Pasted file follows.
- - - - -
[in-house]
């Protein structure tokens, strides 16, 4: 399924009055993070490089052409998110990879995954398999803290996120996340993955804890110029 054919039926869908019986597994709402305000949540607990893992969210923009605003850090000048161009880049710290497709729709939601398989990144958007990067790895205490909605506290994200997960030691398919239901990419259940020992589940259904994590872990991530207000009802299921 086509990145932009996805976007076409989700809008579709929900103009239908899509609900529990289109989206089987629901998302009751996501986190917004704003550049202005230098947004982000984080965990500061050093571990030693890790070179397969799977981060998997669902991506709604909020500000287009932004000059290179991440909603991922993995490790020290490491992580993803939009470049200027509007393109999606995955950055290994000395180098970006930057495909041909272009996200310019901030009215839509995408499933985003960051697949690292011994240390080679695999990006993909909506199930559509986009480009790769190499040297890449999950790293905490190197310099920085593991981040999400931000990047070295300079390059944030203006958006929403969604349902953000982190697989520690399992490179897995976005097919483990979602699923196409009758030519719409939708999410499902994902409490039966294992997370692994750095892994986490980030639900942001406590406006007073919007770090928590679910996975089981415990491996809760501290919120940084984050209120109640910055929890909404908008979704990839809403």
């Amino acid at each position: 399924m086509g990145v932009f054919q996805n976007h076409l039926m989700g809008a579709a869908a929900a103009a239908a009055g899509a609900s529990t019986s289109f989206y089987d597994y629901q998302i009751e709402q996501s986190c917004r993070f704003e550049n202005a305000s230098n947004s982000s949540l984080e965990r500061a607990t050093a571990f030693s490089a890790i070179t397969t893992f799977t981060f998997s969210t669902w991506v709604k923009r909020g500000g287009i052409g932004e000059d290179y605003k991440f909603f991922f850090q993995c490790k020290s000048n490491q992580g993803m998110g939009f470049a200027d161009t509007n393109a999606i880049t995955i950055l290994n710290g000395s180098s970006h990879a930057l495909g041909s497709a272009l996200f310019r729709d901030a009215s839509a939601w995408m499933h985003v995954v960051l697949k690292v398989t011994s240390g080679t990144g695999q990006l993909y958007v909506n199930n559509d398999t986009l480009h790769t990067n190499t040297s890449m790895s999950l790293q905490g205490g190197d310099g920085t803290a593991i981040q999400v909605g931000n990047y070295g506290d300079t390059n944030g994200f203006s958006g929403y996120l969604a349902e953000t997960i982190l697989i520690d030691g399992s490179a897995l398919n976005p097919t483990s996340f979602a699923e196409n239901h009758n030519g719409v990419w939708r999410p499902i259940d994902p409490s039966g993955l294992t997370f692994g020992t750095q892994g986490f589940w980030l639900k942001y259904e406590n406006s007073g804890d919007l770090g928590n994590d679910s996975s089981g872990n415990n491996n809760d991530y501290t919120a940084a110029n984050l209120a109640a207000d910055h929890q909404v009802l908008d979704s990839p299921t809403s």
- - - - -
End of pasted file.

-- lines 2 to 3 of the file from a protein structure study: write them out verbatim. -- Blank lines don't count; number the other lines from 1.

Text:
């Protein structure tokens, strides 16, 4: 399924009055993070490089052409998110990879995954398999803290996120996340993955804890110029 054919039926869908019986597994709402305000949540607990893992969210923009605003850090000048161009880049710290497709729709939601398989990144958007990067790895205490909605506290994200997960030691398919239901990419259940020992589940259904994590872990991530207000009802299921 086509990145932009996805976007076409989700809008579709929900103009239908899509609900529990289109989206089987629901998302009751996501986190917004704003550049202005230098947004982000984080965990500061050093571990030693890790070179397969799977981060998997669902991506709604909020500000287009932004000059290179991440909603991922993995490790020290490491992580993803939009470049200027509007393109999606995955950055290994000395180098970006930057495909041909272009996200310019901030009215839509995408499933985003960051697949690292011994240390080679695999990006993909909506199930559509986009480009790769190499040297890449999950790293905490190197310099920085593991981040999400931000990047070295300079390059944030203006958006929403969604349902953000982190697989520690399992490179897995976005097919483990979602699923196409009758030519719409939708999410499902994902409490039966294992997370692994750095892994986490980030639900942001406590406006007073919007770090928590679910996975089981415990491996809760501290919120940084984050209120109640910055929890909404908008979704990839809403």
């Amino acid at each position: 399924m086509g990145v932009f054919q996805n976007h076409l039926m989700g809008a579709a869908a929900a103009a239908a009055g899509a609900s529990t019986s289109f989206y089987d597994y629901q998302i009751e709402q996501s986190c917004r993070f704003e550049n202005a305000s230098n947004s982000s949540l984080e965990r500061a607990t050093a571990f030693s490089a890790i070179t397969t893992f799977t981060f998997s969210t669902w991506v709604k923009r909020g500000g287009i052409g932004e000059d290179y605003k991440f909603f991922f850090q993995c490790k020290s000048n490491q992580g993803m998110g939009f470049a200027d161009t509007n393109a999606i880049t995955i950055l290994n710290g000395s180098s970006h990879a930057l495909g041909s497709a272009l996200f310019r729709d901030a009215s839509a939601w995408m499933h985003v995954v960051l697949k690292v398989t011994s240390g080679t990144g695999q990006l993909y958007v909506n199930n559509d398999t986009l480009h790769t990067n190499t040297s890449m790895s999950l790293q905490g205490g190197d310099g920085t803290a593991i981040q999400v909605g931000n990047y070295g506290d300079t390059n944030g994200f203006s958006g929403y996120l969604a349902e953000t997960i982190l697989i520690d030691g399992s490179a897995l398919n976005p097919t483990s996340f979602a699923e196409n239901h009758n030519g719409v990419w939708r999410p499902i259940d994902p409490s039966g993955l294992t997370f692994g020992t750095q892994g986490f589940w980030l639900k942001y259904e406590n406006s007073g804890d919007l770090g928590n994590d679910s996975s089981g872990n415990n491996n809760d991530y501290t919120a940084a110029n984050l209120a109640a207000d910055h929890q909404v009802l908008d979704s990839p299921t809403s």